Frequently at my house I am accosted by a sobbing child demanding a band-aid. To my children, a band-aid is pretty much a cure-all for any physical pain they experience. They usually end up with their band-aid, but during that process it is my job to assess the reality of their overall health. Is it a minor cut that a hug, kiss and band-aid will take care of? Or, are we headed to the emergency room (again)? Usually, I can make that assessment very quickly because I know what a healthy child looks like. The more I understand health, the more quickly and accurately I can evaluate the health of my children.
The same principle is true of the church. While most of us are faithful and careful in evaluating our own health and the health of our children, I’m afraid that we’ve adopted a “just wing it” mentality when it comes to the health of our churches. I recently posted some Thoughts on the Healthy Church because I believe the biggest reason for this is that we do not understand what a healthy church looks like in a very practical way. To help remedy that, I’ve compiled some characteristics of a healthy church.
- Authority of God’s Word – a healthy church holds to God’s Word as its ultimate authority. The issue here is really two-fold. First, God’s Word absolutely must be the final authority for faith and practice. Secondly is that this fact of Biblical authority must be clearly communicated and demonstrated in the church. Saying that the Bible is authoritative is not enough – it must be demonstrated in the actions of the church.
- Love – as the Bible says in 1 Peter 4:8, “Love covers a multitude of sins.” No church will do anything perfectly, but I think it is critical that a church demonstrates Christ’s love. This includes showing love to those outside the church and not just to those inside the church. We certainly don’t want to be a part of a church that is fighting among itself, but we also don’t want to associate ourselves with a local church that is known as hateful and antagonistic toward outsiders (whether that be unbelievers or Christians who are different than us). Healthy churches live the love of Jesus.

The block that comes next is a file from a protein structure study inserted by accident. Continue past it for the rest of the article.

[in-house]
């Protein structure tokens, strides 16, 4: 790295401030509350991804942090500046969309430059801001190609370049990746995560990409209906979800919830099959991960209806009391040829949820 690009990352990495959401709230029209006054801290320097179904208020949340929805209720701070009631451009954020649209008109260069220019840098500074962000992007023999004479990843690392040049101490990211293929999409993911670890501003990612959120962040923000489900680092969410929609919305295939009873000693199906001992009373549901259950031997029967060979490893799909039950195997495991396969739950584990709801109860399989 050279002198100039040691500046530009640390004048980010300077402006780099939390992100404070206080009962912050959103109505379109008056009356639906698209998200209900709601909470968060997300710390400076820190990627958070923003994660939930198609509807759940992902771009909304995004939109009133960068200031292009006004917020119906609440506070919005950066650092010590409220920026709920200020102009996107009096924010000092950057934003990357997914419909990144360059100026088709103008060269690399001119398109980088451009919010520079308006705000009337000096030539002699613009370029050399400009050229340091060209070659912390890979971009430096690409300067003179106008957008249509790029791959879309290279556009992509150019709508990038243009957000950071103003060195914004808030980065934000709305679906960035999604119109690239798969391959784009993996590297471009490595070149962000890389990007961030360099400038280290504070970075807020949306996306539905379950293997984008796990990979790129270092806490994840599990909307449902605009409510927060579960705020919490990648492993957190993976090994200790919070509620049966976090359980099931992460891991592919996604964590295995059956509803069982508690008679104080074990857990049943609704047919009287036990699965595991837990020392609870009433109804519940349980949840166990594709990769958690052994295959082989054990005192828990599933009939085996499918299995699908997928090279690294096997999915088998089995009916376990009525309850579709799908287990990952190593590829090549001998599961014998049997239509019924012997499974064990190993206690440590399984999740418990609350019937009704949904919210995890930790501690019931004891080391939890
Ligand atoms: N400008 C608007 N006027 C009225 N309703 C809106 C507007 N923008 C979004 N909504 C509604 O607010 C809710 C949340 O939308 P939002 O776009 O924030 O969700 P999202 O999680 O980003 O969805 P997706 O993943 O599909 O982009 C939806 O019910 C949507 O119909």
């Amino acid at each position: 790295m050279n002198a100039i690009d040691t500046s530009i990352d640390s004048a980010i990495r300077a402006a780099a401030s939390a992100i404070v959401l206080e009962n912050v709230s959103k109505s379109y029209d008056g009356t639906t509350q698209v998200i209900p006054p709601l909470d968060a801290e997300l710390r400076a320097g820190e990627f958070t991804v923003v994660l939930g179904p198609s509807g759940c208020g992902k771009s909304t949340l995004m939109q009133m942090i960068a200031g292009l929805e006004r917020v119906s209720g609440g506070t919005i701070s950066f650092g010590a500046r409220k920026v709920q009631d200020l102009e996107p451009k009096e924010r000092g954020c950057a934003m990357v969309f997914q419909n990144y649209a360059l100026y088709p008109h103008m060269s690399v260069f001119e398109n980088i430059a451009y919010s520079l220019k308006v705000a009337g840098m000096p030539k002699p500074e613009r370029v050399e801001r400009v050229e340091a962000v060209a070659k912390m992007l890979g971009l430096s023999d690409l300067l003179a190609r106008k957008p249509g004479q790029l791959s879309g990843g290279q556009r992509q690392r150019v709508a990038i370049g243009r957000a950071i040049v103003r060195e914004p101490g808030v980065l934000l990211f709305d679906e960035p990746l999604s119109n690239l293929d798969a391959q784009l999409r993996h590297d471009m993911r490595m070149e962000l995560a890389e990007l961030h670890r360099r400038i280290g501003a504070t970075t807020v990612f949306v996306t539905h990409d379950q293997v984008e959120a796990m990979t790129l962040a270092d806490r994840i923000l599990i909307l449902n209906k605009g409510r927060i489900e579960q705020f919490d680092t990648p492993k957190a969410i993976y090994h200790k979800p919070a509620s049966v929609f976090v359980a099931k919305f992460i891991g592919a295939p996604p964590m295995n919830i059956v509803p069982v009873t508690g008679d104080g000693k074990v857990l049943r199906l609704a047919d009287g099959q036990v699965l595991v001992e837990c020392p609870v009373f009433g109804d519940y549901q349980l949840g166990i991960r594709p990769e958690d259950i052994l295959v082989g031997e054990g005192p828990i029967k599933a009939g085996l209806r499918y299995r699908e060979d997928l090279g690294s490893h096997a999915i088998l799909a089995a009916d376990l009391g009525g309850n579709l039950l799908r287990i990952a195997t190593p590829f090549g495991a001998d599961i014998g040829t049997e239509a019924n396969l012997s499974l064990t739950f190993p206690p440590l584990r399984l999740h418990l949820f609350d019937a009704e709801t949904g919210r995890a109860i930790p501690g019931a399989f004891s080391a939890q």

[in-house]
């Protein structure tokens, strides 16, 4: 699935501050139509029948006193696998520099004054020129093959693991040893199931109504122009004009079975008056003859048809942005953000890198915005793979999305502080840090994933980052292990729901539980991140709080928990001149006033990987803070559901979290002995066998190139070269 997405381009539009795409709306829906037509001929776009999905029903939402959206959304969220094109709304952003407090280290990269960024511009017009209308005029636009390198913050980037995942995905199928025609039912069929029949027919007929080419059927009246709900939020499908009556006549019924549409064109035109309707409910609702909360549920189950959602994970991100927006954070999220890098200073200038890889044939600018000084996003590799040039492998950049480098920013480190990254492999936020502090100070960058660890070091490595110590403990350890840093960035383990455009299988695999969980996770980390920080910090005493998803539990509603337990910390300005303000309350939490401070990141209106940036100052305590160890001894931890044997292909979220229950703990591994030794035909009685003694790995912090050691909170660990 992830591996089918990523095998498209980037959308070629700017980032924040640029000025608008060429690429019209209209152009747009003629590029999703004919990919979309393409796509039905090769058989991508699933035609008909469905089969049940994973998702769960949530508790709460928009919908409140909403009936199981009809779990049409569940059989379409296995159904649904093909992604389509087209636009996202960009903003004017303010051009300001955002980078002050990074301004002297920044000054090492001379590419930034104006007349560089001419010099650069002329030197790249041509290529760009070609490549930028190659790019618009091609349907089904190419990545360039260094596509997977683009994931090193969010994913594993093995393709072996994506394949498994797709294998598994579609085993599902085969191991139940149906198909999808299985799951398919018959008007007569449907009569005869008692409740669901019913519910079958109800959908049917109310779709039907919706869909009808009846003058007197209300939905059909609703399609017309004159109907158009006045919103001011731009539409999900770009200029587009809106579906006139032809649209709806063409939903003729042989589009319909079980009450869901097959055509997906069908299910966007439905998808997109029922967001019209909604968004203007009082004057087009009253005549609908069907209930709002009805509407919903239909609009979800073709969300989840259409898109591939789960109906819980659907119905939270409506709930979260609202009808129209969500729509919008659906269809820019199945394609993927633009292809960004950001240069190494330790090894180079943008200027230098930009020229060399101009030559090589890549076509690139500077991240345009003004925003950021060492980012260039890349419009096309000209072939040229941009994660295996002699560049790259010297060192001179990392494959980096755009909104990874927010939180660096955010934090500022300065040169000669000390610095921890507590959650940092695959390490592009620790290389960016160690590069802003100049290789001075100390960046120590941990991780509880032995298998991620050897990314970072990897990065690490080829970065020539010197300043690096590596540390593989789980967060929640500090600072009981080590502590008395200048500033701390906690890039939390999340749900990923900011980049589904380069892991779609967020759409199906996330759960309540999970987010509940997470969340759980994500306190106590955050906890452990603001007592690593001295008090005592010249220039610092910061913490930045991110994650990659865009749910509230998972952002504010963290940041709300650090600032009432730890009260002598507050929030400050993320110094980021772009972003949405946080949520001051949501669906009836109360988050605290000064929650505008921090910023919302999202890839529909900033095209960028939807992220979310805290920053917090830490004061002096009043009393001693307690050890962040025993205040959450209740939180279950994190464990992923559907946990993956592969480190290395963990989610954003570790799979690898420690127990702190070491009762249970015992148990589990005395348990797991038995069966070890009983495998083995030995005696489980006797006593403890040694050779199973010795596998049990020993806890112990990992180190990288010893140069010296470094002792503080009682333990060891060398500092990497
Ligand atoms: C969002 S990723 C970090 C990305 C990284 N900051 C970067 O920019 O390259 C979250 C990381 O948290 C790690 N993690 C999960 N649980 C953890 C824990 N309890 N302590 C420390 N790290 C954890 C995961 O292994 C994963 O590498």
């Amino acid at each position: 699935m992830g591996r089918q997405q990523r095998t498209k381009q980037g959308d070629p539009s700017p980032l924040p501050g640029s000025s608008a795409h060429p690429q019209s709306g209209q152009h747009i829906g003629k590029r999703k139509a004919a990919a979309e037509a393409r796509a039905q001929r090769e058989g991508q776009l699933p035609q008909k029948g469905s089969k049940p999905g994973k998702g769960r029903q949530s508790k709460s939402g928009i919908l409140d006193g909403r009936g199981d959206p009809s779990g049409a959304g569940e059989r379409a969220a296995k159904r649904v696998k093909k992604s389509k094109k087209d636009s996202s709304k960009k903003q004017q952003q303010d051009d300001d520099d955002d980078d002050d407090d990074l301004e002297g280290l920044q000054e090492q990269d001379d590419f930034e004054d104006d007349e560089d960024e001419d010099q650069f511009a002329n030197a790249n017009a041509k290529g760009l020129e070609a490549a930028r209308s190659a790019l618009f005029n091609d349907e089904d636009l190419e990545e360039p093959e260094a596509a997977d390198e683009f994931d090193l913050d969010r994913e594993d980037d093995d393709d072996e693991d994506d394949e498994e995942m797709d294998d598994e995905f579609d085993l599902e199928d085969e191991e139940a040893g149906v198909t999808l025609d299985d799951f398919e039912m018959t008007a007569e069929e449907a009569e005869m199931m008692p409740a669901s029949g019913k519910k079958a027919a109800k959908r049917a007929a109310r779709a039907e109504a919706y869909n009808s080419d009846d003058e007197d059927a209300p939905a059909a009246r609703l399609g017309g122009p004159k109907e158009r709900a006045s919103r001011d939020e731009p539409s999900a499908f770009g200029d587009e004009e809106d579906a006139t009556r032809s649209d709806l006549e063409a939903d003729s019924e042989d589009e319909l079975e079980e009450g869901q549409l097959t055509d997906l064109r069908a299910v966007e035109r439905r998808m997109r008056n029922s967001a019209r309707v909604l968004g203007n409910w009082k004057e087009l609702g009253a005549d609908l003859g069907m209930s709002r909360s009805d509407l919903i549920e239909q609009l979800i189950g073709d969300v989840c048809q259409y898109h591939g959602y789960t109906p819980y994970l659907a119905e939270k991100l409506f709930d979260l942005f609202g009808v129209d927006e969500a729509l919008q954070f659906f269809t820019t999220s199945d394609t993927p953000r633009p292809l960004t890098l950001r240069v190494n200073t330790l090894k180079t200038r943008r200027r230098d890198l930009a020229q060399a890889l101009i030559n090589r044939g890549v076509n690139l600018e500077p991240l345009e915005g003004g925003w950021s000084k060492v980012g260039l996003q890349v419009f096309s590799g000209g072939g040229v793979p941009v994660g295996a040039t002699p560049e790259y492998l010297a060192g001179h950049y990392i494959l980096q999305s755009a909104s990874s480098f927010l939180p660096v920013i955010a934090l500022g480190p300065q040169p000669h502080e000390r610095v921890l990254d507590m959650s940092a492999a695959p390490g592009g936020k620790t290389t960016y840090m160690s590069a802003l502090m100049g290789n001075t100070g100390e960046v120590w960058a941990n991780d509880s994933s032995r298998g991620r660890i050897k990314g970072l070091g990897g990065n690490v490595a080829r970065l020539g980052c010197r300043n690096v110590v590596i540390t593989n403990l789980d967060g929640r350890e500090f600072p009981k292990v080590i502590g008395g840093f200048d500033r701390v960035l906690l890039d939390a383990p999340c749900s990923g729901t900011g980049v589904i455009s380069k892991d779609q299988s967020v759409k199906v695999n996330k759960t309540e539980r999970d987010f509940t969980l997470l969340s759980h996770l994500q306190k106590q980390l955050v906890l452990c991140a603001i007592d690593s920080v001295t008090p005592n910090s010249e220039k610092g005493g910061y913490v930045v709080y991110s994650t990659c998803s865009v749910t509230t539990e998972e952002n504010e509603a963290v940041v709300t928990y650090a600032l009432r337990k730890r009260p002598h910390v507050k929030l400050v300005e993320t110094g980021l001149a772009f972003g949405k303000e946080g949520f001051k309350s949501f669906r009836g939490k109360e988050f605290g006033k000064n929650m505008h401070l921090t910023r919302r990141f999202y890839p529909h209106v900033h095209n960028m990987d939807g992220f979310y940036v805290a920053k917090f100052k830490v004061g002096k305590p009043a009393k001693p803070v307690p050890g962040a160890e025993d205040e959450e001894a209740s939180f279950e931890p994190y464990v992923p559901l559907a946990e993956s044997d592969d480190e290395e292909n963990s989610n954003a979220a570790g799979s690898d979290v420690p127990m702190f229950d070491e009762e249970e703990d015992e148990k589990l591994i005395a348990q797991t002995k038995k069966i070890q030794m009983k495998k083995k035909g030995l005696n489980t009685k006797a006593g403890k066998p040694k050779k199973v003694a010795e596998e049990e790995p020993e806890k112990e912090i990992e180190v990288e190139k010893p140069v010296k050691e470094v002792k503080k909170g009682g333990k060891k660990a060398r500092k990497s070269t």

- Great commission driven – A healthy church takes seriously the call to reach the nations. Some obvious indicators in this regard would be the missions budget, personal involvement of congregation in missions through trips or various means and evangelistic emphasis. However, some other key factors would be attitudes toward change, innovation in worship, awareness and accommodation of target audience, involvement in the community and interaction with culture. Healthy churches are not driven by their preferences, desires or traditions, but by a desire to reach the community and the world with the message of the gospel.
- Biblical decision making – This can be easy to miss, but it is critical. Here’s why – one cannot know every detail about a church before joining. It also isn’t possible to know everything they might do in the future. However, you can discover the process for making decisions and that will reveal a great deal. Churches should use the Bible for practical guidance in making decisions and beyond that should have a clearly spelled out vision or purpose to which they hold themselves accountable.
Remember that no church is perfect, but a healthy church will exhibit these characteristic as a normative part of their identity. As believers we must first recognize these characteristic principles and then we must prioritize and practice them. Let’s look past the band-aids and make an honest assessment of first our own hearts and then our churches.